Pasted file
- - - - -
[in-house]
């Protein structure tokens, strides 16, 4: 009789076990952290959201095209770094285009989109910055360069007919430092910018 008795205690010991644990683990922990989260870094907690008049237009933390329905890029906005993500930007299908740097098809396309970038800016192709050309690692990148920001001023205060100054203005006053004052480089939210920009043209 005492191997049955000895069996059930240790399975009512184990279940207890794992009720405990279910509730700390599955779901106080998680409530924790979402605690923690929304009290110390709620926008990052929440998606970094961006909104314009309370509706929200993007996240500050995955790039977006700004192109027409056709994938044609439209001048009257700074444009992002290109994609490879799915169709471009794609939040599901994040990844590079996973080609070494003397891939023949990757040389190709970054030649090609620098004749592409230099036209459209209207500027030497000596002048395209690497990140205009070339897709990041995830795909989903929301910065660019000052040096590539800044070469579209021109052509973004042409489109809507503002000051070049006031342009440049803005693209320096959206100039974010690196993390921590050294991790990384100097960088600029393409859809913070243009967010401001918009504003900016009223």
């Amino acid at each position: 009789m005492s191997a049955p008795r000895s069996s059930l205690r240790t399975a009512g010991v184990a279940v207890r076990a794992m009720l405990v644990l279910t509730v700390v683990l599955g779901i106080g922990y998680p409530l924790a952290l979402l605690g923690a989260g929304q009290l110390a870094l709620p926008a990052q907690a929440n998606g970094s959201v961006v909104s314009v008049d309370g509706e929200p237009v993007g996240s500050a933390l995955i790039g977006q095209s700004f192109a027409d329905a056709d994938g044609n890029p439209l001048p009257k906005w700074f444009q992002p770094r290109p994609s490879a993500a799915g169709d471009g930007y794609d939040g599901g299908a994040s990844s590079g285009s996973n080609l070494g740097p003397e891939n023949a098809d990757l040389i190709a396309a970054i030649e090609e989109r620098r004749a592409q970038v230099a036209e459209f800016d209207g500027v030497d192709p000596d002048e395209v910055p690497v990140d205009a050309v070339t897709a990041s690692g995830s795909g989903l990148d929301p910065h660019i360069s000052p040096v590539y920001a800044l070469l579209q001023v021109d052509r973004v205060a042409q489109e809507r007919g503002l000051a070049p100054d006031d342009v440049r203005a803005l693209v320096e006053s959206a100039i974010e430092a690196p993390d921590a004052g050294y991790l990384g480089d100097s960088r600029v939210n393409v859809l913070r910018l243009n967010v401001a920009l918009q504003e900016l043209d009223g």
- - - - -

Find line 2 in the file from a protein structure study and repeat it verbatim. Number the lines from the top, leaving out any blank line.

């Protein structure tokens, strides 16, 4: 009789076990952290959201095209770094285009989109910055360069007919430092910018 008795205690010991644990683990922990989260870094907690008049237009933390329905890029906005993500930007299908740097098809396309970038800016192709050309690692990148920001001023205060100054203005006053004052480089939210920009043209 005492191997049955000895069996059930240790399975009512184990279940207890794992009720405990279910509730700390599955779901106080998680409530924790979402605690923690929304009290110390709620926008990052929440998606970094961006909104314009309370509706929200993007996240500050995955790039977006700004192109027409056709994938044609439209001048009257700074444009992002290109994609490879799915169709471009794609939040599901994040990844590079996973080609070494003397891939023949990757040389190709970054030649090609620098004749592409230099036209459209209207500027030497000596002048395209690497990140205009070339897709990041995830795909989903929301910065660019000052040096590539800044070469579209021109052509973004042409489109809507503002000051070049006031342009440049803005693209320096959206100039974010690196993390921590050294991790990384100097960088600029393409859809913070243009967010401001918009504003900016009223």